Saturday, June 22, 2013

Walking in Wallace

Perhaps the biggest challenge facing a writer of historical fiction is creating a sense of time and place. How do you write about a time that occurred decades before your own and a place you've seen mostly from a freeway? The answer is simple. You research the time and, if you have the opportunity, you visit the place.

This week, I had the opportunity to visit the place. I paid not one, but two visits to Wallace, Idaho, the setting of The Fire, my next novel. I found the community every bit as fascinating in person as I had found it in literature.

The town is different, of course, than it was in August 1910, when it stared down the largest wildfire in U.S. history and captured the nation's imagination. It is smaller, less commercial, and far more touristy. It serves primarily as a stopping point for motorists, skiers, and bicyclists riding the famed Route of the Hiawatha and the Trail of the Coeur d'Alenes.

You don't have to walk far, however, to see that Wallace is more than a pit stop on Interstate 90. It's a living museum, with numerous attractions that celebrate everything from its rich mining heritage to the actions of heroes like Ed Pulaski, a forest ranger who saved forty firefighters by leading them into a mine and holding them there at gunpoint.

Of most interest to me as a writer were the buildings in town. Many of the oldest structures still stand, thanks in part to preservation efforts and the city's designation as a National Historic District. When you walk through Wallace, you see the town not only as it is today but also as it was in the past.

You see the brick facades on Bank Street, the row houses on Cedar, the courthouse that withstood the inferno, and the original Northern Pacific Railroad depot, where hundreds once gathered to catch rescue trains. You see Wallace in 1910, when it became part of history, lore, and literature.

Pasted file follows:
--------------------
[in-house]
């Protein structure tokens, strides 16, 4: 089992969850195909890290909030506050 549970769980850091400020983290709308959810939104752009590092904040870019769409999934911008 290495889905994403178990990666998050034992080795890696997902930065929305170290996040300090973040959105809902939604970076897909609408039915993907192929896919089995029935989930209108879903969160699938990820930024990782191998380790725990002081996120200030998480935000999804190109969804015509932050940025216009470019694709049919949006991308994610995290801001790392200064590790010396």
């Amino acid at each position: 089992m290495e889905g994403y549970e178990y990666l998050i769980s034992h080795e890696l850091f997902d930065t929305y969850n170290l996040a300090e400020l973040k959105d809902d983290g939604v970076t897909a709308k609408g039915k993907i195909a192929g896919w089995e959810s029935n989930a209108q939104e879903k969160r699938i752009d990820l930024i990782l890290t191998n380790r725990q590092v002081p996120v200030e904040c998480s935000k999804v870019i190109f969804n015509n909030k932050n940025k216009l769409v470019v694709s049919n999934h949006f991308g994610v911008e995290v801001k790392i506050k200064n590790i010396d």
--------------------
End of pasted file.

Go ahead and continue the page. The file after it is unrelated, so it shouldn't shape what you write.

I hope to use what I've learned to convey the same sense of time and place when I publish The Fire. The fourth book in the Northwest Passage series is still scheduled for a September release.

Saturday, June 15, 2013

Reviews and revisions

There is undoubtedly a point where every author stops reading the reviews of his or her works. The reviews become too numerous or, in some cases, too painful to read.

I am not one of those authors. I take the time to read every one. I love getting feedback from those who enjoy my books and constructive criticism from those who can help me improve as a writer. Both are important.

Rachel of The Reading Cafe offers two of the better reviews of late with a double take on The Mine and The Show, the Nos. 1 and 3 books of the Northwest Passage series. Each novel will be featured on an ebook site next week and offered at a reduced price, with The Mine going on sale Sunday and The Show Monday and Tuesday.

Work continues on The Fire, book four of the series. I have finished a complete rough draft and will spend most of the summer revising it. I expect to have the novel out by the third week of September.

Thursday, June 6, 2013

IRDA winners

Today the winners of the third-annual Indie Reader Discovery Awards were announced. The Mine fell short of an award in the Popular Fiction category but was among the books receiving a positive review. A list of the winners in each genre can be found here. Author Hugh Howey will announce the results of the competition at the Book Expo America in New York this Saturday.